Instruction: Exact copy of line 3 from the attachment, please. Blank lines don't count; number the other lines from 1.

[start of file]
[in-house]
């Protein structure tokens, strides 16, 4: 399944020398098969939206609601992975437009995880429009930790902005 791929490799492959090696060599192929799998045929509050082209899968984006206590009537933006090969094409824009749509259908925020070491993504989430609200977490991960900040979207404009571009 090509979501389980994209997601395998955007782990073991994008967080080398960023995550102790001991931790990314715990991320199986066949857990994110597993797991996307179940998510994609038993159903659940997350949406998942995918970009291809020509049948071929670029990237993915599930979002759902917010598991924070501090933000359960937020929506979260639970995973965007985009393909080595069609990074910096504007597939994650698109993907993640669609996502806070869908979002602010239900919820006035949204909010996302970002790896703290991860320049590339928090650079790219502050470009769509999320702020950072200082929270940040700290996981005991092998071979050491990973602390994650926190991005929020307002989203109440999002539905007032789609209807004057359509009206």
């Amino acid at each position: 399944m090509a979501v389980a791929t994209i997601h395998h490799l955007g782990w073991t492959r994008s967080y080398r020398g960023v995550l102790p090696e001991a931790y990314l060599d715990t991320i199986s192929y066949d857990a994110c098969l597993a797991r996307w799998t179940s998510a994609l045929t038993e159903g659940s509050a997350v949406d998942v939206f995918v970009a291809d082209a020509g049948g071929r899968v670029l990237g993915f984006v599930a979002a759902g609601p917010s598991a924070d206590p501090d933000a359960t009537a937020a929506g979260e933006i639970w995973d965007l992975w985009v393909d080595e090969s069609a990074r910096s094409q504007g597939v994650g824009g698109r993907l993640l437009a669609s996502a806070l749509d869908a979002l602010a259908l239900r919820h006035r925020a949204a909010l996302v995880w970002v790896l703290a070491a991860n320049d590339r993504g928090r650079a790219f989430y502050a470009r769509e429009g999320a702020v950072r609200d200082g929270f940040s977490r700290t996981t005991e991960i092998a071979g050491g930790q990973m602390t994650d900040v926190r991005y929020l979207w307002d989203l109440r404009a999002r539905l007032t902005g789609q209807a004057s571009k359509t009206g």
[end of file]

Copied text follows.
């Amino acid at each position: 399944m090509a979501v389980a791929t994209i997601h395998h490799l955007g782990w073991t492959r994008s967080y080398r020398g960023v995550l102790p090696e001991a931790y990314l060599d715990t991320i199986s192929y066949d857990a994110c098969l597993a797991r996307w799998t179940s998510a994609l045929t038993e159903g659940s509050a997350v949406d998942v939206f995918v970009a291809d082209a020509g049948g071929r899968v670029l990237g993915f984006v599930a979002a759902g609601p917010s598991a924070d206590p501090d933000a359960t009537a937020a929506g979260e933006i639970w995973d965007l992975w985009v393909d080595e090969s069609a990074r910096s094409q504007g597939v994650g824009g698109r993907l993640l437009a669609s996502a806070l749509d869908a979002l602010a259908l239900r919820h006035r925020a949204a909010l996302v995880w970002v790896l703290a070491a991860n320049d590339r993504g928090r650079a790219f989430y502050a470009r769509e429009g999320a702020v950072r609200d200082g929270f940040s977490r700290t996981t005991e991960i092998a071979g050491g930790q990973m602390t994650d900040v926190r991005y929020l979207w307002d989203l109440r404009a999002r539905l007032t902005g789609q209807a004057s571009k359509t009206g």